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What should you do with your cash? Saving, Trading, or Investing.

A laptop with Stock chart prices scree, a piggy bank and coins beside the laptop with a text caption of "Save, Invest, or Trade" ?

Saving, Investing, or Trading? Work smarter

You’ve reached an exciting point. Your debts are sorted and your budget is organized. You’re now faced with one of life’s best dilemmas: what should you do with your cash? Saving, Trading, or investing. After rewarding yourself for your hard work so far with a nice but reasonably priced bottle of something, you’ve got a bunch of options to consider.

Simply keeping the money under your mattress isn’t going to get you very far, thanks to inflation sapping its value over time. Instead, it’s smart to do something productive with it – to put the money to work delivering a return that grows your wealth.

There are three main things you can do with your money (beyond spending it, obviously): saving, investing, and trading. Each involves different levels of risk – and correspondingly high levels of potential return. How much weight you give to each depends entirely on your goal: someone seeking financial peace of mind will take a very different approach to someone who’s dead set on making millions overnight.

To properly pick your poison, you’ll need to understand the way each strategy works and the benefits and risks they offer. Thankfully, you’re in the right place: in this Pack, we’ll give you the knowledge you need to figure out exactly how to split your cash. Soon you’ll be watching the returns fly in: parting with money never felt so good.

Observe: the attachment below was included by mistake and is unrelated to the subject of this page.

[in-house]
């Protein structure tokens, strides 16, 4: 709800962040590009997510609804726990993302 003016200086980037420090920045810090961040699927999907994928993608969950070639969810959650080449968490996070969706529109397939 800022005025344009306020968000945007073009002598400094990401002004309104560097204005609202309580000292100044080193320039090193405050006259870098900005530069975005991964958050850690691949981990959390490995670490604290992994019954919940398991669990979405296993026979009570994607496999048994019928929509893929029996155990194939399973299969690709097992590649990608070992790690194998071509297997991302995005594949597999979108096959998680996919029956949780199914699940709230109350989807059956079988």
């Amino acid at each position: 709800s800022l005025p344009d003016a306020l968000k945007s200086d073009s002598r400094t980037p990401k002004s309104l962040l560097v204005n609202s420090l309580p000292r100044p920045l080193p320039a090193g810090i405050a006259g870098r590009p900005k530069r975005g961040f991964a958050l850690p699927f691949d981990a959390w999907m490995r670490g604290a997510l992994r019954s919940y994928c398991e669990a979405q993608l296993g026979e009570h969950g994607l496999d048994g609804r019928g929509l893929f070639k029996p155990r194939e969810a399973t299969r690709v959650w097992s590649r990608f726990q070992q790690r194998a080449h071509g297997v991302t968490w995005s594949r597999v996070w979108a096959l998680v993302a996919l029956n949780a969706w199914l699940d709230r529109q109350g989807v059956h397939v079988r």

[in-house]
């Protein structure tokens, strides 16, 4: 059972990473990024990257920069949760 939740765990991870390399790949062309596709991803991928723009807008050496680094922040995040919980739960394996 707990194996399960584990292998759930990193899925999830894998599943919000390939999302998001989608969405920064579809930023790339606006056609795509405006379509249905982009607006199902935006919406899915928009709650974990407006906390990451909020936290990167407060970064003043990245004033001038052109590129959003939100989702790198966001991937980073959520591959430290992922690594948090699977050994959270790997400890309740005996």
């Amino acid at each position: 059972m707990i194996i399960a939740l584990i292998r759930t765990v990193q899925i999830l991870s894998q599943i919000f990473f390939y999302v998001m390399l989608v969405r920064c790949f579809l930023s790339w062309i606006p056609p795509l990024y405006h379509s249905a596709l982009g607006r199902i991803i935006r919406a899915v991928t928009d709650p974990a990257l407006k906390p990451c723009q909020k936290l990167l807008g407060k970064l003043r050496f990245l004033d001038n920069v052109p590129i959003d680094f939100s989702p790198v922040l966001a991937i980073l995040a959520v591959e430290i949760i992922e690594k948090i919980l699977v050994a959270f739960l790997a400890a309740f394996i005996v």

This little piggy went to market

It’s not just Richie $ Rich: children everywhere know the value of saving. (Yes, Richie’s middle name was a dollar sign.) Occasionally drop some coins into your piggy bank, and a few months down the road you’ll have the joy of smashing open the porcelain porker and seeing your accumulated riches spill out onto the bed. RIP, Hamlet.

Saving’s simple in theory: you put money regularly to one side in the hope that out of sight means out of mind. And stashing the cash somewhere other than your main bank account – especially via an automatic post-payday transfer – means you’ll be less likely to spend it. Leave them for long enough, and thanks to the compound effect (where any increases themselves generate more increases) those regular savings will soon grow.

Even if you’ve already set up an emergency fund to cover any financial shocks, saving can still be a good strategy to achieve a particular goal, whether that’s a holiday, a car, or even a house deposit. You can work backward: for example, if you need $1,000 for a holiday in 12 months’ time, you’ll need to put aside $20 a week. Sun doesn’t seem so far away now, does it?

Where should I put the money?

You could keep using Piggy, but it’s not ideal. Not only will you quickly run out of space, but the Bank of Bacon doesn’t pay out any interest. As inflation means that the value of your savings is constantly being eroded, you want to be earning at least some return on your money.

Savings accounts can help. They’ll pay you interest to keep your money with them – and providing it’s higher than inflation, the value of your cash will keep growing. You can choose between an easy-access account, which will let you make withdrawals whenever, or a fixed-rate account. Those make you lock your money away for a year or two, but will likely make up for it with a higher interest rate.

As mentioned, the best way to use any of these accounts is regularly. Set up automatic transfers from your main bank account and watch your savings magically grow over time. It’ll be your very own beanstalk, and you won’t even have to fight a giant at the end.

It’s worth noting that savings accounts aren’t perfect: the low-interest rates they pay (2% annually is remarkable these days) mean your cash isn’t going to swell rapidly in size. If you’re after stronger returns in the medium term, you’ll probably need to look at investing or trading. Check out the next session to learn more...

Invested with power

Investing can seem complicated, but the core idea is really straightforward. Investing is about putting your money behind things that you expect to grow in value over time: whether that’s real estate, in-demand items like barrels of oil or Beanie Babies c. 1997 – or, most commonly, shares of a company (a.k.a its “stock”).